According to psychologist E. L. Thorndike, who founded the study of social intelligence, the term should be defined as the ability "to act wisely in human relations." Thorndike felt it was not really possible to measure this type of intelligence, unlike abstract intelligence or mechanical intelligence. Other psychologists, however, disagreed with this assessment.
There are several methods for testing this form of intelligence, including the George Washington Social Intelligence Test (GWSIT). The GWSIT, however, was deemed unable to measure it accurately because of its heavy reliance on words and expressions. As a result, the test is more appropriate for the measurement of abstract intelligence. Another test is the Vineland Social Maturity Scale, which measures intelligence by social or mental age and social quotient, which is intelligence as determined by social age divided by chronological age. The weakness of this test lies in the fact that it takes into account irrelevant factors, such as motor skills and linguistic skills, which cloud the measurement.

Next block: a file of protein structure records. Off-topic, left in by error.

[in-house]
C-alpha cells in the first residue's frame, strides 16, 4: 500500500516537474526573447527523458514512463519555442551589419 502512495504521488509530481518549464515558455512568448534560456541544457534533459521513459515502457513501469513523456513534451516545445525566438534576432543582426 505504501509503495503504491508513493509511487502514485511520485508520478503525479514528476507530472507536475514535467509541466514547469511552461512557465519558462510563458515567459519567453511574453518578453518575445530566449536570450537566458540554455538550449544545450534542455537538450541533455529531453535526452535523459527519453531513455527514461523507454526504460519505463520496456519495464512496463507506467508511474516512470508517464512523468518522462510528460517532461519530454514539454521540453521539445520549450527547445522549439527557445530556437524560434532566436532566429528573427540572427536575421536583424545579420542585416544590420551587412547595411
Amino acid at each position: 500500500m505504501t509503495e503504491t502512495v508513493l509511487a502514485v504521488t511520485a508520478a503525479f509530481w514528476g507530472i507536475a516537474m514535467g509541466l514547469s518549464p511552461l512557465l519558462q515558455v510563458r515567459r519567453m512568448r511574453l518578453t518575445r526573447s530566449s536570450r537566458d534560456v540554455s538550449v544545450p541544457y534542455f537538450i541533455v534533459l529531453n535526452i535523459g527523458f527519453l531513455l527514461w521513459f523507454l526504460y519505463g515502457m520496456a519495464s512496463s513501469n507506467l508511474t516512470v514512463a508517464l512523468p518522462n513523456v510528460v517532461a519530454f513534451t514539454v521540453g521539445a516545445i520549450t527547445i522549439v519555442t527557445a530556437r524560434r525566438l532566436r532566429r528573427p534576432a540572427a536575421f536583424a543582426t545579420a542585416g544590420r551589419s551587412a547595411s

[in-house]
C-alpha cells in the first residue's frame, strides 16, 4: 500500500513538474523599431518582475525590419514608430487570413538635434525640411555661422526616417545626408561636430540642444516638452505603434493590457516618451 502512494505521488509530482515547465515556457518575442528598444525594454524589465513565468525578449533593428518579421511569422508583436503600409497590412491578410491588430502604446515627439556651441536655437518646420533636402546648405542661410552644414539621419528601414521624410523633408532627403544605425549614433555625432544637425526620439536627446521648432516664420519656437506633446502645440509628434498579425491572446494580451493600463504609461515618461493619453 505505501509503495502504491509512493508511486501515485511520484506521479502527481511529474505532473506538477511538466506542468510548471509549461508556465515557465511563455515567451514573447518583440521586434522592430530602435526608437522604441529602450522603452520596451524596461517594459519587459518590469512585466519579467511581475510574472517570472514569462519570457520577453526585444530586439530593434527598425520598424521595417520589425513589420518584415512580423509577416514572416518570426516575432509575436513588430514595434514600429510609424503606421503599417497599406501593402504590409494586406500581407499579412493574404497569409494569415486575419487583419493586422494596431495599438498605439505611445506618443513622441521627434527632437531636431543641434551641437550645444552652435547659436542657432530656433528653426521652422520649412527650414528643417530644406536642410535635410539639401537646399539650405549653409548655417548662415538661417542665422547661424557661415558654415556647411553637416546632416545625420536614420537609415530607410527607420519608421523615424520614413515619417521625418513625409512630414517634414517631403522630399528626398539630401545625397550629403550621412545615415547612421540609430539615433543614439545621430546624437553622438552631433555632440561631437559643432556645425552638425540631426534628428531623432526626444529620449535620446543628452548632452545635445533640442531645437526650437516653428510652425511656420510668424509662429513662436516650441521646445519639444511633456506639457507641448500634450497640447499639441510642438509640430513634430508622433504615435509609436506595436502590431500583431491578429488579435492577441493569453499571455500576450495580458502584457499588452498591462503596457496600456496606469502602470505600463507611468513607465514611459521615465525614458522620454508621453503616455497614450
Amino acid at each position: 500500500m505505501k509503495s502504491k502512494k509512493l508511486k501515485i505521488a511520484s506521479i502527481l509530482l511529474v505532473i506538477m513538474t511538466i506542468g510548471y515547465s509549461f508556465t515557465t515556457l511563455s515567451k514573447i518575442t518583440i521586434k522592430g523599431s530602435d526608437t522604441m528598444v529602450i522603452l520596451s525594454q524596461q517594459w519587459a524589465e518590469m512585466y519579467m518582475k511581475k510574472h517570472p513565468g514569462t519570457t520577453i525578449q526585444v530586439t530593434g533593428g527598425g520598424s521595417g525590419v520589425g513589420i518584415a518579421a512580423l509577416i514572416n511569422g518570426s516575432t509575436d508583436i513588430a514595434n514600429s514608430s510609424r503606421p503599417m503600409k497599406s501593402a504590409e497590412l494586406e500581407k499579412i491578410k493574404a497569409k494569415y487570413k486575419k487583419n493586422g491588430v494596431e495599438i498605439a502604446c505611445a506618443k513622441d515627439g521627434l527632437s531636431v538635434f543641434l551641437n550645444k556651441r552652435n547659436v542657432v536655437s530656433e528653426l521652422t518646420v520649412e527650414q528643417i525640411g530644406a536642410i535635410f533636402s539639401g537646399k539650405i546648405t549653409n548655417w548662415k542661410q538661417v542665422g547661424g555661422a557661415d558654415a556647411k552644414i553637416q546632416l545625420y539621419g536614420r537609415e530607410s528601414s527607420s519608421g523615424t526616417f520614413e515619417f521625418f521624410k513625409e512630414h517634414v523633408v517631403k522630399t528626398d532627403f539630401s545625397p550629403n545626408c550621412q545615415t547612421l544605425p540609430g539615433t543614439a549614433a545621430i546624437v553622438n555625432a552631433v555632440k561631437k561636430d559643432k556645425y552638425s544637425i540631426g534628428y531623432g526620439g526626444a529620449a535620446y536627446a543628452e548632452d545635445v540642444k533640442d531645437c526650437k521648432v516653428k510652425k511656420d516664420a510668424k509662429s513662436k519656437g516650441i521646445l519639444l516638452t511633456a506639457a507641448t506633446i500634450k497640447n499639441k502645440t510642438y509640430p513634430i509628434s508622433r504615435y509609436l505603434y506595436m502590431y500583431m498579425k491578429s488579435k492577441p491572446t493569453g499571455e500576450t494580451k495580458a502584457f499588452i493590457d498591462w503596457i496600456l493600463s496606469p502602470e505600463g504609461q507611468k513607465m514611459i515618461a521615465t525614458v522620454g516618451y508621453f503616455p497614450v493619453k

The difficulty in accurately deciphering social intelligence through tests is due to the many components it encompasses. One model consists of three components: social sensitivity, the inferences a person makes while socializing and the role one plays within a group; social insight, including social comprehension, psychological insight, and moral judgment; and social communications including social problem solving. Several other models and theories have been suggested as well.
In a book entitled Social Intelligence: The New Science of Human Relationships, Daniel Goleman explores the connection between people's social interactions and their health. He elaborates upon a brain-to-brain link that encourages humans to connect with another. According to this theory, a good relationship might have the ability to fortify the body’s immune system, while a stressful relationship might cause digestive problems. Such a link can further clarify the mechanics involved in a teacher inspiring his students or the bond between a mother and a daughter.